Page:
Kaye with fellow artists Johnathan Imador and Donut Popoola. The three are featured in The Capital Gallery’s “Dakota Perspectives” exhibition through August.

Article and Photos by David Borlaug

“Now that’s an artist who knows horses!”

That’s a common reaction when visitors to The Capital Gallery in downtown Bismarck see Manning, North Dakota artist Kaye Burian’s oil paintings on display.

And for good reason. Born and raised on a western North Dakota ranch and operating with her husband and family the Lazy 77 Ranch west of Manning, Kaye need only walk outside their classic ranch home to view her subjects. From mane to tail, she knows how every horse’s strands of hair rest or rustle in the wind. Looking intently into the eyes of her equine subjects, you enter the soul of these majestic beauties.

But horses are not Kaye’s only artistic interest. Her badlands and plains landscapes; ranch hands; cattle and other denizens of the West invade any gallery she fills. Her work has been shown and appreciated in Arizona, California, Montana, and Wyoming, and now, for the first time is on display in The Capital Gallery.

Kaye says her interest in art goes back as long as she can remember and that “you draw and paint the things you find around you, and I had plenty of subjects, growing up in ranch country.”

Her drawings of horses, cattle, and landscapes caught the attention of a high school instructor who encouraged her to pursue art, and she later majored in art at Dickinson State University. Following graduation she and her husband both taught at Mott High School, and after six years, purchased their present ranch west of Manning.

Her earliest influences continue to reveal themselves in her work today: Charles Russell and George Remington. Her “Oh, About 30 Hundredths,” with two seasoned ranchers conversing from their sorrel and buckskin horses; and “A Sure Sign of Spring,” capturing the charm of a newborn Black Baldy come from both a talented hand and Dakota heart.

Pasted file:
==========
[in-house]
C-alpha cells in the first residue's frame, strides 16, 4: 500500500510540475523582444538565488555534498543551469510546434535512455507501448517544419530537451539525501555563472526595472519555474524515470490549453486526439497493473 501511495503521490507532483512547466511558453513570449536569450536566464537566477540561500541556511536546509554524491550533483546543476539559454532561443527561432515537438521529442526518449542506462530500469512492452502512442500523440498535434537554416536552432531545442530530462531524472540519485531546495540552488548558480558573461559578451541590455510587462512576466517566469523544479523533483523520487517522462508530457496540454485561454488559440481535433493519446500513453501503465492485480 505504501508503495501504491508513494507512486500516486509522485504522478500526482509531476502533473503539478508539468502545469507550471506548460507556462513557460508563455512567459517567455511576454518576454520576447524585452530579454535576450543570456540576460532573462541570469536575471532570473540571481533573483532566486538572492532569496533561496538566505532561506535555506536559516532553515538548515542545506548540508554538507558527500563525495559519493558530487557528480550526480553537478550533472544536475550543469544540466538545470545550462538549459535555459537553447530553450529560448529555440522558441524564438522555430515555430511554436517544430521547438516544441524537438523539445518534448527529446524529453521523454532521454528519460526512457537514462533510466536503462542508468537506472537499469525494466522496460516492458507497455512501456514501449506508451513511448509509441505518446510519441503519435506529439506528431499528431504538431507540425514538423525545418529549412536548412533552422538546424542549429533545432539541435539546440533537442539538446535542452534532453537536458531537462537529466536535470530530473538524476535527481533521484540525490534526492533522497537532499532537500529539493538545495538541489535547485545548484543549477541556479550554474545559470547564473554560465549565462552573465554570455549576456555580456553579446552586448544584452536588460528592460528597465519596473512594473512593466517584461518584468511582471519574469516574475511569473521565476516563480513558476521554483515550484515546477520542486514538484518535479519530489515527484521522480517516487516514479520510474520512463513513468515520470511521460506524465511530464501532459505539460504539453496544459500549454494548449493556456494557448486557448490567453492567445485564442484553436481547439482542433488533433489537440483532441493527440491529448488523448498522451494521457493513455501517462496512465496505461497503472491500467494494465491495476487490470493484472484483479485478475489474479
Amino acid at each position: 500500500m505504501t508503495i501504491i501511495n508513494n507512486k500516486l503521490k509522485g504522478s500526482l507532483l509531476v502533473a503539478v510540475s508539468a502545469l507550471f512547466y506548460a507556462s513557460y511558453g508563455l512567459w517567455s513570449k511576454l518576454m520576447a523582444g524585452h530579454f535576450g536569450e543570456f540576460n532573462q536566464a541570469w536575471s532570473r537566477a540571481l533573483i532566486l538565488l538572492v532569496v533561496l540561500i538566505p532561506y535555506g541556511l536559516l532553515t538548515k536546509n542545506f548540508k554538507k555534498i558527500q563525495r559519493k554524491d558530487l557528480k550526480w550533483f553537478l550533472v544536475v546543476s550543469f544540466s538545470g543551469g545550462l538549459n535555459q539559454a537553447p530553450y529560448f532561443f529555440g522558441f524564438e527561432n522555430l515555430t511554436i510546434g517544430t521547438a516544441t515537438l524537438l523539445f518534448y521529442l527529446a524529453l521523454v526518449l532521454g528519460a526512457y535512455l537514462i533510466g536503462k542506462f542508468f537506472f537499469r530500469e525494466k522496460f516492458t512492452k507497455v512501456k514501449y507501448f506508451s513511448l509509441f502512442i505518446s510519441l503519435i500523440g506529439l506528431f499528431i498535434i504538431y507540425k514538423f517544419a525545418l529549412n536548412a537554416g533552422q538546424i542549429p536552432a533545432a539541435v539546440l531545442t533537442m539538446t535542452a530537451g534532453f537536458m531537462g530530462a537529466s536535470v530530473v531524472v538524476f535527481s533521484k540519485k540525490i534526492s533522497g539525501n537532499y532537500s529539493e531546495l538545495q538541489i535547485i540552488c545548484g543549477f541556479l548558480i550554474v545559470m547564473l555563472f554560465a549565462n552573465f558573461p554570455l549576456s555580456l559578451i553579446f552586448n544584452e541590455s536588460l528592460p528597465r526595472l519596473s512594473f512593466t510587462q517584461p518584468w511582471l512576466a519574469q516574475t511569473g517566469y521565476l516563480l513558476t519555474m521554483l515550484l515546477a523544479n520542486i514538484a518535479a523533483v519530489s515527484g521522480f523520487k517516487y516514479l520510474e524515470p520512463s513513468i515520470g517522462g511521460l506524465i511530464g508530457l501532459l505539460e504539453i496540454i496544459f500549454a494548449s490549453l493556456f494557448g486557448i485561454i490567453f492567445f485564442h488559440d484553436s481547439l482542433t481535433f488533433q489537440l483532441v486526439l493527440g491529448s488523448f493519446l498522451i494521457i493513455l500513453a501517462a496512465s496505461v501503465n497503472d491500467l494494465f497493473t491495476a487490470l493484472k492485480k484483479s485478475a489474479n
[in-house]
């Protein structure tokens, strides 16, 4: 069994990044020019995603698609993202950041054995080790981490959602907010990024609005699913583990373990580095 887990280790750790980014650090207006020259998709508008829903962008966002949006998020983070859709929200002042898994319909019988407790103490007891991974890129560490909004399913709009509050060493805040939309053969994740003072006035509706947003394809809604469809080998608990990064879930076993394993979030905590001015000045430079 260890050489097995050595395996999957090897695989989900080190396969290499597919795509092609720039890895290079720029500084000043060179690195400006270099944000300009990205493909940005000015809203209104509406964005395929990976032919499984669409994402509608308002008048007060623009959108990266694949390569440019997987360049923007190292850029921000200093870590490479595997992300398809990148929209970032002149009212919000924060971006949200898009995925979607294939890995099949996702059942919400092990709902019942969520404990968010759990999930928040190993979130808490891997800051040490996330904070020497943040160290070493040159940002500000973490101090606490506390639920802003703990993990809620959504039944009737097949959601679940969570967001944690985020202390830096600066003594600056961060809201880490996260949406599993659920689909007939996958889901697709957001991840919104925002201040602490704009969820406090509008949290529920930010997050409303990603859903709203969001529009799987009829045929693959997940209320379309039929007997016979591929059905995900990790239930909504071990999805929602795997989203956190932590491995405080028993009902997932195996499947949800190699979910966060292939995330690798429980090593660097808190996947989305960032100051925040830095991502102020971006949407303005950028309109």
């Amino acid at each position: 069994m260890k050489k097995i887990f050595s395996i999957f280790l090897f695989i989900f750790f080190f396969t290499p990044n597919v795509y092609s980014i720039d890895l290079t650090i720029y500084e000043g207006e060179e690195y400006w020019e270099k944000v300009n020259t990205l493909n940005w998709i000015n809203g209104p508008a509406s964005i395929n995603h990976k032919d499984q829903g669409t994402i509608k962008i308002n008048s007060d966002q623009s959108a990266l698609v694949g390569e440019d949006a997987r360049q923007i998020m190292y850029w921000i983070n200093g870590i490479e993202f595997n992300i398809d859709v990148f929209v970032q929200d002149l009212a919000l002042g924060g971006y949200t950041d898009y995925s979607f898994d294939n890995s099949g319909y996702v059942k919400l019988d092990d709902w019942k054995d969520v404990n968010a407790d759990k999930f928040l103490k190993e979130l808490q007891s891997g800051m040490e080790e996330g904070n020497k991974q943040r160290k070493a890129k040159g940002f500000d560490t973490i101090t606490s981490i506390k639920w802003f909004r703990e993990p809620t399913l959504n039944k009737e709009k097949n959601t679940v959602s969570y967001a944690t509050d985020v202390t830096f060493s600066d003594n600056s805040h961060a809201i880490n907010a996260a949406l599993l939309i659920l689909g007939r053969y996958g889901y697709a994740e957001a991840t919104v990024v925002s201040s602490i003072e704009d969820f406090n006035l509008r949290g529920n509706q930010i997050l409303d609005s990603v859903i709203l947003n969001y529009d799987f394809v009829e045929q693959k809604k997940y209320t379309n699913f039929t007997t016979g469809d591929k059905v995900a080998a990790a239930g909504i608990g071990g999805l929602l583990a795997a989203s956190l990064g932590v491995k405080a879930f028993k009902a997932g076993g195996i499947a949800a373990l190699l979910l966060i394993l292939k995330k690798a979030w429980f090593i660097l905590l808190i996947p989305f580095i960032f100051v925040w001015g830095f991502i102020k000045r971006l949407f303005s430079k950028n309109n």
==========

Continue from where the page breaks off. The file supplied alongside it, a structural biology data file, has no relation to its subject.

Scores of rodeo trophies in her home attest to the family’s roots, embedded in a western lifestyle carved out of the rugged badlands around them. And all along the way, Kaye fulfilled more than her share of duties, helping manage a Hereford and later black and red angus cattle operation while raising two sons and increasing her artistic skills by painting all that she was experiencing first hand.

Her work has been recognized and honored throughout the American West including participation in Cheyenne Frontier Days Western Art Show and Sale along with the American Quarter Horse Association’s “America’s Horse in Art,” which awarded her its Steel Dust Award for Best of Show in Amarillo, Texas. Her work has graced the cover of national horse magazines and hangs in prestigious homes throughout the United States.   


Kaye’s paintings are part of the current exhibition “Dakota Perspectives,” at The Capital Gallery, which also includes two Nigerian artists and their contrasting views of the Dakota people and landscape. The gallery is open Monday through Saturday. For more info, call 751-1698 or go to TheCapitalGallery.com.

David Borlaug is president of the Lewis & Clark Fort Mandan Foundation and director of The Capital Gallery in downtown Bismarck, owned and operated by the foundation.